It’s August! And I have been here at the MTC for almost seven weeks…I think. The weeks are starting to blur together and they go by so fast that I hardly notice the weeks going by.
I typed something up in Korean for everyone to take to their friendly neighborhood Korean friends to translate, but alas, this computer won’t let me copy and paste from the keyboard tool, so you’ll have to wait till I am in Korea struggling to find a computer that will let me type in English. Believe it or not (and I know it’s hard for me to even believe), I’ll be in Korea just a few days more than a month from now! My district has been much more diligent as of late in practicing the language. The day after we made it a district goal to speak more, our teacher randomly gave us a few ideas about how to make SYL (speak your language) more fun! Speaking in Korean isn’t not fun, it can just be disheartening for some people who struggle to put a sentence together in their mind, so by making it a game, everyone will want to participate. The first game was called The Native, and we played it on Saturday. Everyone pulls from a “hat” and whoever pulls the paper that says “native” on it has to speak in Korean until the game is over. Everyone else is encouraged to also speak Korean, however, because at the end of the day we all guess who it is! I failed, it was actually my companion, but she was sneaky and tricked me early in the day by asking if I was the native, putting me off of her trail. The other game is called the Eraser Game and we played it Monday. Everyone has to speak in Korean, and if you say anything in English it’s ok, unless someone else can say whatever your English statement was in Korean before you catch yourself. If they say it before you in Korean, or maybe you just didn’t know how to say it in Korean, then the other person gets your watch. We decided to play with watches and not erasers because none of us had big erasers to bargain with, and watches are a prized possession in the MTC since we don’t have cell phones to check for the time. It’s amazing to me how much I can say when I really put my heart in it.
Yesterday we started practicing door approaches. A door approach is what we call it when we go tracting, or pick a street and knock on every door hoping to find someone who needs a good message about hope or eternal families. It never occurred to me that we should practice what to say to the kind people who open the door to us, but it can make a big difference. It was entertaining until our teacher asked my companion and me to knock on his “door.” We struggled to even make sentences! Apparently in Korea, everyone is super polite, but brutally honest. I haven’t quite figured out what that means, but I started to get a glimpse yesterday as our teacher was very friendly and willing to listen to us at his front door. Then as we quickly began tripping over what to share and what he was even saying to us, he slowly closed his door until all we could see was his nose! He gave us a quick evaluation and said that we seemed very nice, but if we can’t relate our message to the people we are talking to, they will slowly begin to close their door. Koreans won’t want to be rude and close the door on you, so they will just close it slowly until you get the idea. I am very determined, so we’ll see how that works out. I asked our teacher if we made any sense and he replied with a very straightforward, “No.” Blast! Better luck next time…which will probably be tomorrow.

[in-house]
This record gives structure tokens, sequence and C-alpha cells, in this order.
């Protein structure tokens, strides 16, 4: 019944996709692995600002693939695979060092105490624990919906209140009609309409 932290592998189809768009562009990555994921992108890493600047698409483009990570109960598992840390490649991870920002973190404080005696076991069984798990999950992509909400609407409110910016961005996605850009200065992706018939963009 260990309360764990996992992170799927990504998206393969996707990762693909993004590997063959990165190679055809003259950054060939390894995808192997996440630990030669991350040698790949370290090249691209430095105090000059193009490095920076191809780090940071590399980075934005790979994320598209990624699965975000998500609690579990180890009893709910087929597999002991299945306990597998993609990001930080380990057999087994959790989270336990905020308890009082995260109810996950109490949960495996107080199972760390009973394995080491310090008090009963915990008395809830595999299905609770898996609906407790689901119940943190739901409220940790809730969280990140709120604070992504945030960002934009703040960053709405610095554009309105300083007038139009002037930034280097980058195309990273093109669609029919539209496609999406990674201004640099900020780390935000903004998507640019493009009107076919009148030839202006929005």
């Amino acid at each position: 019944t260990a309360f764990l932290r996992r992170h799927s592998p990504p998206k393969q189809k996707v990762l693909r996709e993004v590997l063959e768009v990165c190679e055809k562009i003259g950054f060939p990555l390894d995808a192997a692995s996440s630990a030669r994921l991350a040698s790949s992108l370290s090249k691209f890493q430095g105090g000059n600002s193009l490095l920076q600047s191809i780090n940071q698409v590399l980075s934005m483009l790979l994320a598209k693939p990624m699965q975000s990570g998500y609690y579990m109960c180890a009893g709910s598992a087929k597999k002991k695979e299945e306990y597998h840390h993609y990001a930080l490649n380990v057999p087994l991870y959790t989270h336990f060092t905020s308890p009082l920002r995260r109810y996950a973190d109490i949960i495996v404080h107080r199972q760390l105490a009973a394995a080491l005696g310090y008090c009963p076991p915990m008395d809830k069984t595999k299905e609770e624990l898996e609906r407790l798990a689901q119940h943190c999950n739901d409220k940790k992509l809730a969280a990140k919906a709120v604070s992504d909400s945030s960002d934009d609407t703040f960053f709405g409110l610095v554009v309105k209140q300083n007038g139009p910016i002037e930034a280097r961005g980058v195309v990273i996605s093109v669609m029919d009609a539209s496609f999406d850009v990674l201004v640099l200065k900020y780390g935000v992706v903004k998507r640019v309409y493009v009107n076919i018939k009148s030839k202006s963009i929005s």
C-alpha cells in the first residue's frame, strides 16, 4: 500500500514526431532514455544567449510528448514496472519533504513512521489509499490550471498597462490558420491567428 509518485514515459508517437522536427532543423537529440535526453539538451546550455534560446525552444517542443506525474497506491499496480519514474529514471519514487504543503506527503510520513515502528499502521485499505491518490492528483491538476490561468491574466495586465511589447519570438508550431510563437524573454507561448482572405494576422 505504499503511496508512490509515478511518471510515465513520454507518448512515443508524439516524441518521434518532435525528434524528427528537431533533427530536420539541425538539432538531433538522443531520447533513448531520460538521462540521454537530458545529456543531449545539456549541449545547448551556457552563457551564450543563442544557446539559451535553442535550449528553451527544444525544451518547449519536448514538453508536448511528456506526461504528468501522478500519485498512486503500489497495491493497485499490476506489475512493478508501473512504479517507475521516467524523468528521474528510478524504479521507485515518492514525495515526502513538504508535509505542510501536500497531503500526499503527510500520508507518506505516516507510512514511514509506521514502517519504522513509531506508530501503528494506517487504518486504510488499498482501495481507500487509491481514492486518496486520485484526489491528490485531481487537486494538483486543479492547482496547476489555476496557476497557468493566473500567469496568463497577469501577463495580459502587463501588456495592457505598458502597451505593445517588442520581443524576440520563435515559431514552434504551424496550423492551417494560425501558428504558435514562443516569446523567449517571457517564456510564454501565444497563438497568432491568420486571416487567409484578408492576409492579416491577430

Something that I have recently learned about Korean: it is really hard. According to some it is the first or second hardest language for native English speakers to learn. This is the sort of thing that they are smart not to tell us on the first day when within the first hour they teach you the alphabet. On Saturdays, when we teach both returned missionaries who served Korean speaking missions and native Koreans some gospel topic, one of the coordinators frequently tells us that when he is teaching Italian to missionaries and they complain about the difficulty of the language, he takes them on a quick field trip to the Korean classrooms. It only needs to be quick, because within five minutes the Italian missionaries are re-motivated and overly grateful to be learning Italian and not anything else. For me, I’m overly grateful to be learning Korean and not anything else. We get along very well! This past Sunday, our branch president had an hour long lesson where he taught just us sister missionaries about Buddhism and Confucius. This was much appreciated on my part because I didn’t know anything about these two major philosophies and religions. But more than the knowledge he gave us, my favorite part was when he told us not to be offended when Koreans, especially old ladies, laugh at us. He said they are so appreciative of our efforts to learn their language and will jump at any chance to teach us something about the language if we ask. 98% of Korea is…Korean. One of my teachers said that sometimes in the country, people would literally run away from him because they had never seen a foreigner before except in the media. So foreigners who actually speak Korean? A novelty, and one they love and are entertained by, so we shouldn’t be shy!